“Do not be too proud or embarrassed to ask for help! I was so frustrated and struggling and my OBGYN recommended a lactation specialist. It was not immediate- but the resources and tools that they provided got me on the right track! Everyone else was telling me how natural it was supposed to be — but it is a struggle for some in the beginning. And that is normal and OKAY! No shame!” – Steph
“Do not hesitate to ask for help from a lactation consultant, especially while you’re in the hospital! Getting started with just a so-so latch can quickly snowball into cracked and bleeding nipples, drop in supply, and more latch issues once you get home. Take advantage of all the help you can get early on so you can be sent home on a great path to a long, successful nursing relationship!” – Anna
“When in doubt ask a lactation consultant. They are wonderful!!” – Bridget
“See a lactation consultant before you give birth and request to see the one at your hospital in you birth plan” – Barbara
“Get support! Find a friend who understands what you’re going through. Better yet someone who is going through it with you. That is what got me through breastfeeding 4 babies! (Still breastfeeding the 4th)” – Shevy
“See a few different lactation consultants. They all have different techniques and advice. I saw three different ones while in the hospital and it took the third one to tell me to try a nipple shield. If I didn’t try the shield my baby would most certainly be on formula. Also find a friend who is also breast feeding. Anyone who knows what you’re going through and can offer some encouragement! Breast feeding is hard, but so rewarding when you get the hang of it.”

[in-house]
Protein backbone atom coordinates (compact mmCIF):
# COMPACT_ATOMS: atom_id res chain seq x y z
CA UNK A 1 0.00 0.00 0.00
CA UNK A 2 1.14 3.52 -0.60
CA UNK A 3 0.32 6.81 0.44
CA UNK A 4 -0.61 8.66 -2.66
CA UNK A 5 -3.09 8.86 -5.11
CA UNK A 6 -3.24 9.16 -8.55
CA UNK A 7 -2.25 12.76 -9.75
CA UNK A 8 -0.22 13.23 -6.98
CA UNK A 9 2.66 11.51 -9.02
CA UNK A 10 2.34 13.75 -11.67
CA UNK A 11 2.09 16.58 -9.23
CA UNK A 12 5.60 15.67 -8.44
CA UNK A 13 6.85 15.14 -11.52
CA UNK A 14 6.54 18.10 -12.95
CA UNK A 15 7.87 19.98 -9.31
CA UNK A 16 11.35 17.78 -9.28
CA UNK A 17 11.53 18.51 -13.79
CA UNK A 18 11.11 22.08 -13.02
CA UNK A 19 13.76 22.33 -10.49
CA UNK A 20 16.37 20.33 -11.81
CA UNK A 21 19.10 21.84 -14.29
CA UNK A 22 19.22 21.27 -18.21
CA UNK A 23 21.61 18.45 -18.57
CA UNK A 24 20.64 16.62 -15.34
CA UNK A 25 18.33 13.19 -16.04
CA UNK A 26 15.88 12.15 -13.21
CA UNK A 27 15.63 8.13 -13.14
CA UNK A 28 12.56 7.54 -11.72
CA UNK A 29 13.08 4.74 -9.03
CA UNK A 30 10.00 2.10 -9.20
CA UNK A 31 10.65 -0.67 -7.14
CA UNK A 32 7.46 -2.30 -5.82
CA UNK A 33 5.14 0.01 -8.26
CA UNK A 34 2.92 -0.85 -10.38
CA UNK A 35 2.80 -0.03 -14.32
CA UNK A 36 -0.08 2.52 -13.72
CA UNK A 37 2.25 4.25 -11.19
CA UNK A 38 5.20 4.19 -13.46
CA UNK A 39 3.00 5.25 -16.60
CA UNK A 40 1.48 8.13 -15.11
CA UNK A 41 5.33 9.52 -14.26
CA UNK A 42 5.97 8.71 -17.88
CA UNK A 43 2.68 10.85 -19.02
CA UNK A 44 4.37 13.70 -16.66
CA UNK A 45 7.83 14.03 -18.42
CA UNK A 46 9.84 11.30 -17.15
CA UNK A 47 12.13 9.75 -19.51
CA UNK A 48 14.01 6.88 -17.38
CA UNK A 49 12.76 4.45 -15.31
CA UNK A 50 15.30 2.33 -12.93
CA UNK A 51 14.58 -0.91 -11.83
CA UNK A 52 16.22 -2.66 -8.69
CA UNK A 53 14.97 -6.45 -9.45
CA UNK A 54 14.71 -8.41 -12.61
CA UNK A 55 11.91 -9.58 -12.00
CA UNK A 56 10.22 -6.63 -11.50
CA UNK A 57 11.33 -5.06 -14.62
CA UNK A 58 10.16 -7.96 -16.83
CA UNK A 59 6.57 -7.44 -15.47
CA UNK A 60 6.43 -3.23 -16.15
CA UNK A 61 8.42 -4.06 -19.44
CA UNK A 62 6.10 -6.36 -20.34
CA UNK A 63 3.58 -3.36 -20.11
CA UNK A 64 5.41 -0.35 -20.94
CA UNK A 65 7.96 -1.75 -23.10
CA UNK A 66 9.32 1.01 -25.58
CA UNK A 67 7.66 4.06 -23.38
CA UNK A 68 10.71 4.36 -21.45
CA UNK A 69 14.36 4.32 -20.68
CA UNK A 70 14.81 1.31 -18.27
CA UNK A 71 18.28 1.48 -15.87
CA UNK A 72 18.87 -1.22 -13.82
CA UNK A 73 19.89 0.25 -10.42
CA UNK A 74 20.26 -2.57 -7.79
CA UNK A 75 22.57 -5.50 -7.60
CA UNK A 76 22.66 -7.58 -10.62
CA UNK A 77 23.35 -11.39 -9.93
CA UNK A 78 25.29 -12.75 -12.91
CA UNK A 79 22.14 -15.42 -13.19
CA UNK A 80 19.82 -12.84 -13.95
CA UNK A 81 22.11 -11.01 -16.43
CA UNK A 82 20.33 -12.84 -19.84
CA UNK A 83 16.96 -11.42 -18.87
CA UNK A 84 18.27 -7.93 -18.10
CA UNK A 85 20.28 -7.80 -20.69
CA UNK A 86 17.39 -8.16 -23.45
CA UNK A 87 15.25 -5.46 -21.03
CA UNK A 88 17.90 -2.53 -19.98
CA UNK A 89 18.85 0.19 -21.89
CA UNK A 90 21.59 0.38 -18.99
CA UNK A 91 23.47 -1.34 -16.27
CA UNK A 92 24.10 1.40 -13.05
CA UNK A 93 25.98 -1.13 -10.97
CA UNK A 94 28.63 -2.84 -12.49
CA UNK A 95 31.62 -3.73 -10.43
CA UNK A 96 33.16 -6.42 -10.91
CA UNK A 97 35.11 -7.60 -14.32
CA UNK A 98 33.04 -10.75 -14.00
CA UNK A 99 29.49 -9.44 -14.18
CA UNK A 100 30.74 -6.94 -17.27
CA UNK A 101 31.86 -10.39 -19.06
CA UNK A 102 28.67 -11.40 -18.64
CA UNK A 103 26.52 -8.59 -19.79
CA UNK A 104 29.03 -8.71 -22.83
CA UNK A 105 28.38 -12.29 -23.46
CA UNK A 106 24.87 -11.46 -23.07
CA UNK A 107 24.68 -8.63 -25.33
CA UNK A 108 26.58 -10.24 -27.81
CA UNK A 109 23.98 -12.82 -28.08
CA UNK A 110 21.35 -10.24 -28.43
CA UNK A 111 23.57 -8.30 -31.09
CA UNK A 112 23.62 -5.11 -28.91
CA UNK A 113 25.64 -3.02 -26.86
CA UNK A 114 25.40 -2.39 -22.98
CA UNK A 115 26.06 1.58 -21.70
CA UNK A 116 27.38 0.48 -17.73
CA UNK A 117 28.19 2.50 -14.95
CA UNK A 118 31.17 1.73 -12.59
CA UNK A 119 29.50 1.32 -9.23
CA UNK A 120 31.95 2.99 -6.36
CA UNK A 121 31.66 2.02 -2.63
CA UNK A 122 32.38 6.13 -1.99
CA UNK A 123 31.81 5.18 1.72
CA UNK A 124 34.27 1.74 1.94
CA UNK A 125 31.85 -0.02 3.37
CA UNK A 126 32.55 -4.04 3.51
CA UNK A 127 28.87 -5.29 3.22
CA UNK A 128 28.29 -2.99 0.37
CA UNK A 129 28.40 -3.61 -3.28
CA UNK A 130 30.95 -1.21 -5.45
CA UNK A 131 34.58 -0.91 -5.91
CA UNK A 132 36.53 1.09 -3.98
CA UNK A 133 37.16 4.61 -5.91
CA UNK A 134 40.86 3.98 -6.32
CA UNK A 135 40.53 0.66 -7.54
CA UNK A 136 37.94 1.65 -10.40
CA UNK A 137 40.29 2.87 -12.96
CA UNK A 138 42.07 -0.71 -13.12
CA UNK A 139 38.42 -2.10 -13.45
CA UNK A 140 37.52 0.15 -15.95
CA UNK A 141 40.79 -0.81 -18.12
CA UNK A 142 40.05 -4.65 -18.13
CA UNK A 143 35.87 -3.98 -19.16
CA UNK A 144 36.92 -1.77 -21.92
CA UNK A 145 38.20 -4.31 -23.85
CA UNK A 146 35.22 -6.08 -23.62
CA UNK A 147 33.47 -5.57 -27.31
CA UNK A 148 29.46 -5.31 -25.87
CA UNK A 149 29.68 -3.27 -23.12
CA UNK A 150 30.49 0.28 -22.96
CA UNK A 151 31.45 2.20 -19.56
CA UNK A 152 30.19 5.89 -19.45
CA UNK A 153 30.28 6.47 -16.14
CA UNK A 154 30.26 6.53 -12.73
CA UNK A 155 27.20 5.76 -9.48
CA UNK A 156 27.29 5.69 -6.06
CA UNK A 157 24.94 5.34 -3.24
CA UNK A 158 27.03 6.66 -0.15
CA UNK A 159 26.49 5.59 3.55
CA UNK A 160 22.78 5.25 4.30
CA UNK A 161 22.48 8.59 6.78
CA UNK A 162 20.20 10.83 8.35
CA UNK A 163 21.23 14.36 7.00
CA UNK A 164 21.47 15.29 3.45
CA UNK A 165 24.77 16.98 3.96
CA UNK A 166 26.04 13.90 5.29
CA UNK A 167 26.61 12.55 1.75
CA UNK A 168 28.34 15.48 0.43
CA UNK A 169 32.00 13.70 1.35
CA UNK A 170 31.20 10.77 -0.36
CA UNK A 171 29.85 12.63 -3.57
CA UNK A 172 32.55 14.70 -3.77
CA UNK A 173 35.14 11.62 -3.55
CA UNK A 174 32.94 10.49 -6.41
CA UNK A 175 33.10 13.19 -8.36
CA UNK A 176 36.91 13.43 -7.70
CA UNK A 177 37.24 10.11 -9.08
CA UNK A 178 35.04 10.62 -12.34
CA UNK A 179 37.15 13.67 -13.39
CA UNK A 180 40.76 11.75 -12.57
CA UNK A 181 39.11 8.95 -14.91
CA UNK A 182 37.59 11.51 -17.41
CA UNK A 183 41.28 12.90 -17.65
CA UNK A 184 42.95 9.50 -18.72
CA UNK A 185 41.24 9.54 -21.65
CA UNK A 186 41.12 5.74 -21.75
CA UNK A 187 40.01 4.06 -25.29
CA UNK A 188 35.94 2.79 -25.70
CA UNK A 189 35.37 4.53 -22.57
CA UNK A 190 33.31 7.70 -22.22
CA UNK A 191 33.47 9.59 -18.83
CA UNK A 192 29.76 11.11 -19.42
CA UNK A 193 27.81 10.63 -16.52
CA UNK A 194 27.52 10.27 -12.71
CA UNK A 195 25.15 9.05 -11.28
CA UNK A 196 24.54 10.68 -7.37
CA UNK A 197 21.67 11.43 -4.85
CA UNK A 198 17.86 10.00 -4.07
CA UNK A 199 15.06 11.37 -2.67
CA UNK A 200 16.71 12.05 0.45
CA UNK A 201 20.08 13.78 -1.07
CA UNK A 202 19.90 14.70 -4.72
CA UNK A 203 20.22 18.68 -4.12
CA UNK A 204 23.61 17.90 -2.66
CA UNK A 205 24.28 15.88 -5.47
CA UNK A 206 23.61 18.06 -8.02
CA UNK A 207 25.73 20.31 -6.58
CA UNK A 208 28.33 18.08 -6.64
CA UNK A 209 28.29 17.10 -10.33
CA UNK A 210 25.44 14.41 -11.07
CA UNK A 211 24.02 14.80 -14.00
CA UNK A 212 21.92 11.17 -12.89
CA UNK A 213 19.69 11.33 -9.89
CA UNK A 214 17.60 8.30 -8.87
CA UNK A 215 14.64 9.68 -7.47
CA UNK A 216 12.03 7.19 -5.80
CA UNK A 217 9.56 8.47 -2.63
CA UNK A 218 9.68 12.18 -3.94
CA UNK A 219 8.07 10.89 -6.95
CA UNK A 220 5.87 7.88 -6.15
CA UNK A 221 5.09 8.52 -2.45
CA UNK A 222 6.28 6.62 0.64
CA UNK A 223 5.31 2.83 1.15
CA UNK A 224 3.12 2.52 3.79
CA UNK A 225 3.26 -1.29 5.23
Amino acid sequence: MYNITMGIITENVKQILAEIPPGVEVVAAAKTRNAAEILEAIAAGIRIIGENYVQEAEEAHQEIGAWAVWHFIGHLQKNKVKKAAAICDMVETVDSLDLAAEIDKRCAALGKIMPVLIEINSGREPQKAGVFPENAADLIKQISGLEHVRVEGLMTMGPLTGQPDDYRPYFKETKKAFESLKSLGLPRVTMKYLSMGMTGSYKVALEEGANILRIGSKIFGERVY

Don’t Give Up on the Hardest Day
This is some advice I heard awhile back (I don’t even think it was initially about breastfeeding), but it’s always stuck with me.
It’s okay to throw in the towel if you feel that’s what is best for your family – and there is no shame in that. However, I think it’s always important to make that decision when your mind is clear so you can make sure you don’t regret something you decided in the stress of the moment.
Most hard things are worth doing!
“Don’t give up! I know I almost did and would have absolutely regretted it.” – Lauren S.